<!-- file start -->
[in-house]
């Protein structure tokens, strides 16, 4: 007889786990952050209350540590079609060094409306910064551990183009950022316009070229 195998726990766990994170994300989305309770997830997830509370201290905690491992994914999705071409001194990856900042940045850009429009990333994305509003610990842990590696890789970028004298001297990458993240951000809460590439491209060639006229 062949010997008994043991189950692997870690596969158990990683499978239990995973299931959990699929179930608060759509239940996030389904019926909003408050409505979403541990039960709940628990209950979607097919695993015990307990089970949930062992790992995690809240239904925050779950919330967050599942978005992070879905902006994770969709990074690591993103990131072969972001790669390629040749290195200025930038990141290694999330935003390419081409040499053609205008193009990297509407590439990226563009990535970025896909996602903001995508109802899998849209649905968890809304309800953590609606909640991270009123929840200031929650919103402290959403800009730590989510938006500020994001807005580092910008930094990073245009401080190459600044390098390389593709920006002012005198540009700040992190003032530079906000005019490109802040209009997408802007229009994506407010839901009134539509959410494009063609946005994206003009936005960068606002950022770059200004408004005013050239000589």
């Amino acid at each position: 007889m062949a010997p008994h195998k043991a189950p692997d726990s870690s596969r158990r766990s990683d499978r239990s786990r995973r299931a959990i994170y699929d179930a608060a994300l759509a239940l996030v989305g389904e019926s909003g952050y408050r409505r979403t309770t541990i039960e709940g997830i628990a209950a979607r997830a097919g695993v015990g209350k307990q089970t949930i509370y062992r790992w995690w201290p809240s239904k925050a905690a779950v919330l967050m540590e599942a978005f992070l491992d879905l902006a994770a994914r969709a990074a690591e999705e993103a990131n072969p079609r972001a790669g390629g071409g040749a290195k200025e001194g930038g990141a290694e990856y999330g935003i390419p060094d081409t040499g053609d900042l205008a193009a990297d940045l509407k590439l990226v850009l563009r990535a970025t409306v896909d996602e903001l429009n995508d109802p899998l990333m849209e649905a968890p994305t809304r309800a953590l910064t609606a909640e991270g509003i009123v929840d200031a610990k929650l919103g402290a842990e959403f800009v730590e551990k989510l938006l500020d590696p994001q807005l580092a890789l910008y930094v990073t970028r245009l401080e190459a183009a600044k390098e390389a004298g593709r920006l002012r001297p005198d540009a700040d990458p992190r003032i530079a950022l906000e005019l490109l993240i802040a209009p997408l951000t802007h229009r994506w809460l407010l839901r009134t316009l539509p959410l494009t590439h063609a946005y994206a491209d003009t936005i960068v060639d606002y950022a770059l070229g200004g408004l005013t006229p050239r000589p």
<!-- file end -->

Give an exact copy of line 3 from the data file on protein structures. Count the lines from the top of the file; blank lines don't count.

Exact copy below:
């Amino acid at each position: 007889m062949a010997p008994h195998k043991a189950p692997d726990s870690s596969r158990r766990s990683d499978r239990s786990r995973r299931a959990i994170y699929d179930a608060a994300l759509a239940l996030v989305g389904e019926s909003g952050y408050r409505r979403t309770t541990i039960e709940g997830i628990a209950a979607r997830a097919g695993v015990g209350k307990q089970t949930i509370y062992r790992w995690w201290p809240s239904k925050a905690a779950v919330l967050m540590e599942a978005f992070l491992d879905l902006a994770a994914r969709a990074a690591e999705e993103a990131n072969p079609r972001a790669g390629g071409g040749a290195k200025e001194g930038g990141a290694e990856y999330g935003i390419p060094d081409t040499g053609d900042l205008a193009a990297d940045l509407k590439l990226v850009l563009r990535a970025t409306v896909d996602e903001l429009n995508d109802p899998l990333m849209e649905a968890p994305t809304r309800a953590l910064t609606a909640e991270g509003i009123v929840d200031a610990k929650l919103g402290a842990e959403f800009v730590e551990k989510l938006l500020d590696p994001q807005l580092a890789l910008y930094v990073t970028r245009l401080e190459a183009a600044k390098e390389a004298g593709r920006l002012r001297p005198d540009a700040d990458p992190r003032i530079a950022l906000e005019l490109l993240i802040a209009p997408l951000t802007h229009r994506w809460l407010l839901r009134t316009l539509p959410l494009t590439h063609a946005y994206a491209d003009t936005i960068v060639d606002y950022a770059l070229g200004g408004l005013t006229p050239r000589p």